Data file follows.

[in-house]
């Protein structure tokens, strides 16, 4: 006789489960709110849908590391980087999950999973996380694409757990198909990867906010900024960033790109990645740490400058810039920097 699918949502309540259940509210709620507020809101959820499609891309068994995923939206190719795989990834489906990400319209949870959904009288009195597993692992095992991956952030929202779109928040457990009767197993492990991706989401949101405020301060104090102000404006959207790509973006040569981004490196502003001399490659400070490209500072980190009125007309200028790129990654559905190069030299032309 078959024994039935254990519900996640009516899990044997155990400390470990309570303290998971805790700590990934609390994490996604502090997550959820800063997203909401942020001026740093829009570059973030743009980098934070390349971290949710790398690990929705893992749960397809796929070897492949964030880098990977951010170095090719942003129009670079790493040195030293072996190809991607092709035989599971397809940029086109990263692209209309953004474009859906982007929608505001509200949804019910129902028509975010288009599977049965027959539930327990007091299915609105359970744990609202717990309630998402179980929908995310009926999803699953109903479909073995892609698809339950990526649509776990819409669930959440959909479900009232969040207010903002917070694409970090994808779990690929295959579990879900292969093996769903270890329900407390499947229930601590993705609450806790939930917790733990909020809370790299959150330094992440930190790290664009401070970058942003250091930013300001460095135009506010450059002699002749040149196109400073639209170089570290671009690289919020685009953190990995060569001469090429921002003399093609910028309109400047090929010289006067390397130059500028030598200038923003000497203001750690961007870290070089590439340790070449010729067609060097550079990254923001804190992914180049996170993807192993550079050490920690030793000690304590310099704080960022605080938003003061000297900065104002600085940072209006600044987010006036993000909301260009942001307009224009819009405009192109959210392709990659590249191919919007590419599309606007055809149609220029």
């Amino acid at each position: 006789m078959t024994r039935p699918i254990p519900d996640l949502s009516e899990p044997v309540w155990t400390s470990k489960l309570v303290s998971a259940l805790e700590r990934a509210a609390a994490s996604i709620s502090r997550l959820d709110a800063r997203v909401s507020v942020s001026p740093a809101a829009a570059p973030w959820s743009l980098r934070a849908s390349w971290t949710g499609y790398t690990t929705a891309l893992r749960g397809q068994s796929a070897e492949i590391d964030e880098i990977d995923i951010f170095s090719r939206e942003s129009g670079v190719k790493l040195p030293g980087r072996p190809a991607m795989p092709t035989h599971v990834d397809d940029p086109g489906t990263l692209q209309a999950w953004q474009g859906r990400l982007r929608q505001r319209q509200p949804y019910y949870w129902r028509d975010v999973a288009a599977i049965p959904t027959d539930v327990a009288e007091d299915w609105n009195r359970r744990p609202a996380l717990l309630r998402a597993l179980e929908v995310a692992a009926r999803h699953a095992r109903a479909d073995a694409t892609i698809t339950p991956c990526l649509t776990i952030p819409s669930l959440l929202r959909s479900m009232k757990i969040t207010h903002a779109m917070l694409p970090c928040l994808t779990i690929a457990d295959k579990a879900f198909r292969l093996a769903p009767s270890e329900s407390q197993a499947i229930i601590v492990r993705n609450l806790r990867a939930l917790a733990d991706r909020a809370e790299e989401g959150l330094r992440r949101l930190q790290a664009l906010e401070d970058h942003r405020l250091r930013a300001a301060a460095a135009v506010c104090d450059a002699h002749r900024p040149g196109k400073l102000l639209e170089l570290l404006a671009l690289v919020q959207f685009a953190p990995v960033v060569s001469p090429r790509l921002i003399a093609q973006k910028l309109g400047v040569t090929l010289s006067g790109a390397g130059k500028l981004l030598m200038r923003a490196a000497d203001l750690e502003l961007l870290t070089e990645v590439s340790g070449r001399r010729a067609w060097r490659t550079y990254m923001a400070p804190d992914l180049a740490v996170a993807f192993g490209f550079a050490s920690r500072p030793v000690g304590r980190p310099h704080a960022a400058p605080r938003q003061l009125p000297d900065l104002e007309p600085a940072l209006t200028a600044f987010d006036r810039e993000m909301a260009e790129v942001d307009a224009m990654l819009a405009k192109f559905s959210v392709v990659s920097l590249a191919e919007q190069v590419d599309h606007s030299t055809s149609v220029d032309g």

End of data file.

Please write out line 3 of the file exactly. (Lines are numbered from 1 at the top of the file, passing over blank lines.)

């Amino acid at each position: 006789m078959t024994r039935p699918i254990p519900d996640l949502s009516e899990p044997v309540w155990t400390s470990k489960l309570v303290s998971a259940l805790e700590r990934a509210a609390a994490s996604i709620s502090r997550l959820d709110a800063r997203v909401s507020v942020s001026p740093a809101a829009a570059p973030w959820s743009l980098r934070a849908s390349w971290t949710g499609y790398t690990t929705a891309l893992r749960g397809q068994s796929a070897e492949i590391d964030e880098i990977d995923i951010f170095s090719r939206e942003s129009g670079v190719k790493l040195p030293g980087r072996p190809a991607m795989p092709t035989h599971v990834d397809d940029p086109g489906t990263l692209q209309a999950w953004q474009g859906r990400l982007r929608q505001r319209q509200p949804y019910y949870w129902r028509d975010v999973a288009a599977i049965p959904t027959d539930v327990a009288e007091d299915w609105n009195r359970r744990p609202a996380l717990l309630r998402a597993l179980e929908v995310a692992a009926r999803h699953a095992r109903a479909d073995a694409t892609i698809t339950p991956c990526l649509t776990i952030p819409s669930l959440l929202r959909s479900m009232k757990i969040t207010h903002a779109m917070l694409p970090c928040l994808t779990i690929a457990d295959k579990a879900f198909r292969l093996a769903p009767s270890e329900s407390q197993a499947i229930i601590v492990r993705n609450l806790r990867a939930l917790a733990d991706r909020a809370e790299e989401g959150l330094r992440r949101l930190q790290a664009l906010e401070d970058h942003r405020l250091r930013a300001a301060a460095a135009v506010c104090d450059a002699h002749r900024p040149g196109k400073l102000l639209e170089l570290l404006a671009l690289v919020q959207f685009a953190p990995v960033v060569s001469p090429r790509l921002i003399a093609q973006k910028l309109g400047v040569t090929l010289s006067g790109a390397g130059k500028l981004l030598m200038r923003a490196a000497d203001l750690e502003l961007l870290t070089e990645v590439s340790g070449r001399r010729a067609w060097r490659t550079y990254m923001a400070p804190d992914l180049a740490v996170a993807f192993g490209f550079a050490s920690r500072p030793v000690g304590r980190p310099h704080a960022a400058p605080r938003q003061l009125p000297d900065l104002e007309p600085a940072l209006t200028a600044f987010d006036r810039e993000m909301a260009e790129v942001d307009a224009m990654l819009a405009k192109f559905s959210v392709v990659s920097l590249a191919e919007q190069v590419d599309h606007s030299t055809s149609v220029d032309g």